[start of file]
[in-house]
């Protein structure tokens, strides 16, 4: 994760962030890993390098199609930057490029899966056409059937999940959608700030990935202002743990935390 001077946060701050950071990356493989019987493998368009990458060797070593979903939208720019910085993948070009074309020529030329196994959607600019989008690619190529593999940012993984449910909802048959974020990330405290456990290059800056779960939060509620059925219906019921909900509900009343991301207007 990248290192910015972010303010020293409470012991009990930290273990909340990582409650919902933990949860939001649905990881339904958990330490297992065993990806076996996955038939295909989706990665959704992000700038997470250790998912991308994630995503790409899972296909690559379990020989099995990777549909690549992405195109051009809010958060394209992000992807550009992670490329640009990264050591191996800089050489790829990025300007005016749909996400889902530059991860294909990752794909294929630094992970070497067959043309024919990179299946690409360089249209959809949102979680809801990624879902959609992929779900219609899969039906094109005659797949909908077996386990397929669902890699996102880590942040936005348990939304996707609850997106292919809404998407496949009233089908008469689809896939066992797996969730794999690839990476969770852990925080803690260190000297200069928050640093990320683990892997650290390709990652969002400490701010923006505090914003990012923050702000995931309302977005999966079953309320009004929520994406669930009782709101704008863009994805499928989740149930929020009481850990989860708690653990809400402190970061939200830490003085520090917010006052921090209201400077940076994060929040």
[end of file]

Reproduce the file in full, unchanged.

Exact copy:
[in-house]
């Protein structure tokens, strides 16, 4: 994760962030890993390098199609930057490029899966056409059937999940959608700030990935202002743990935390 001077946060701050950071990356493989019987493998368009990458060797070593979903939208720019910085993948070009074309020529030329196994959607600019989008690619190529593999940012993984449910909802048959974020990330405290456990290059800056779960939060509620059925219906019921909900509900009343991301207007 990248290192910015972010303010020293409470012991009990930290273990909340990582409650919902933990949860939001649905990881339904958990330490297992065993990806076996996955038939295909989706990665959704992000700038997470250790998912991308994630995503790409899972296909690559379990020989099995990777549909690549992405195109051009809010958060394209992000992807550009992670490329640009990264050591191996800089050489790829990025300007005016749909996400889902530059991860294909990752794909294929630094992970070497067959043309024919990179299946690409360089249209959809949102979680809801990624879902959609992929779900219609899969039906094109005659797949909908077996386990397929669902890699996102880590942040936005348990939304996707609850997106292919809404998407496949009233089908008469689809896939066992797996969730794999690839990476969770852990925080803690260190000297200069928050640093990320683990892997650290390709990652969002400490701010923006505090914003990012923050702000995931309302977005999966079953309320009004929520994406669930009782709101704008863009994805499928989740149930929020009481850990989860708690653990809400402190970061939200830490003085520090917010006052921090209201400077940076994060929040």